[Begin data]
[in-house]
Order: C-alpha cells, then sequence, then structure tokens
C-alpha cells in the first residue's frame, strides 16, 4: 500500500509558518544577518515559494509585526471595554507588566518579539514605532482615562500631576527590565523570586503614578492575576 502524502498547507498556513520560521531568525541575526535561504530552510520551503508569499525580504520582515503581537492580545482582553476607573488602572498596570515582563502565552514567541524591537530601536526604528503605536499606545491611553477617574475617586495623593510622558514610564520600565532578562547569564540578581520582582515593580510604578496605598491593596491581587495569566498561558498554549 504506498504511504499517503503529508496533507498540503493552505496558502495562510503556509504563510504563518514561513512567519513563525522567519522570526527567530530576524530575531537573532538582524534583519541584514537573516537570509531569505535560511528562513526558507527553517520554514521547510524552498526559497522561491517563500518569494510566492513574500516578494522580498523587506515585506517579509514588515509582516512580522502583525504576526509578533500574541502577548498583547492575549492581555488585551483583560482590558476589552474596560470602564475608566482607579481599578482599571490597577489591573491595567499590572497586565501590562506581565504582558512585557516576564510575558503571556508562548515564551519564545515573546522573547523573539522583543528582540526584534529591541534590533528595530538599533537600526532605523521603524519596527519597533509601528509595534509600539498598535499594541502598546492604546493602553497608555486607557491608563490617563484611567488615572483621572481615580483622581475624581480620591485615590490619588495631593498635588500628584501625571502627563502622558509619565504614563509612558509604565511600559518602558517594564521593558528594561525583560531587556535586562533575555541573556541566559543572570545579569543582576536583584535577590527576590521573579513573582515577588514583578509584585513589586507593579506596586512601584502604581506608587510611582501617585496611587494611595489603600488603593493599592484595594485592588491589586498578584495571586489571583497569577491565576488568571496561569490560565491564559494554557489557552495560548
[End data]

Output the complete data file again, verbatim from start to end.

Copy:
[in-house]
Order: C-alpha cells, then sequence, then structure tokens
C-alpha cells in the first residue's frame, strides 16, 4: 500500500509558518544577518515559494509585526471595554507588566518579539514605532482615562500631576527590565523570586503614578492575576 502524502498547507498556513520560521531568525541575526535561504530552510520551503508569499525580504520582515503581537492580545482582553476607573488602572498596570515582563502565552514567541524591537530601536526604528503605536499606545491611553477617574475617586495623593510622558514610564520600565532578562547569564540578581520582582515593580510604578496605598491593596491581587495569566498561558498554549 504506498504511504499517503503529508496533507498540503493552505496558502495562510503556509504563510504563518514561513512567519513563525522567519522570526527567530530576524530575531537573532538582524534583519541584514537573516537570509531569505535560511528562513526558507527553517520554514521547510524552498526559497522561491517563500518569494510566492513574500516578494522580498523587506515585506517579509514588515509582516512580522502583525504576526509578533500574541502577548498583547492575549492581555488585551483583560482590558476589552474596560470602564475608566482607579481599578482599571490597577489591573491595567499590572497586565501590562506581565504582558512585557516576564510575558503571556508562548515564551519564545515573546522573547523573539522583543528582540526584534529591541534590533528595530538599533537600526532605523521603524519596527519597533509601528509595534509600539498598535499594541502598546492604546493602553497608555486607557491608563490617563484611567488615572483621572481615580483622581475624581480620591485615590490619588495631593498635588500628584501625571502627563502622558509619565504614563509612558509604565511600559518602558517594564521593558528594561525583560531587556535586562533575555541573556541566559543572570545579569543582576536583584535577590527576590521573579513573582515577588514583578509584585513589586507593579506596586512601584502604581506608587510611582501617585496611587494611595489603600488603593493599592484595594485592588491589586498578584495571586489571583497569577491565576488568571496561569490560565491564559494554557489557552495560548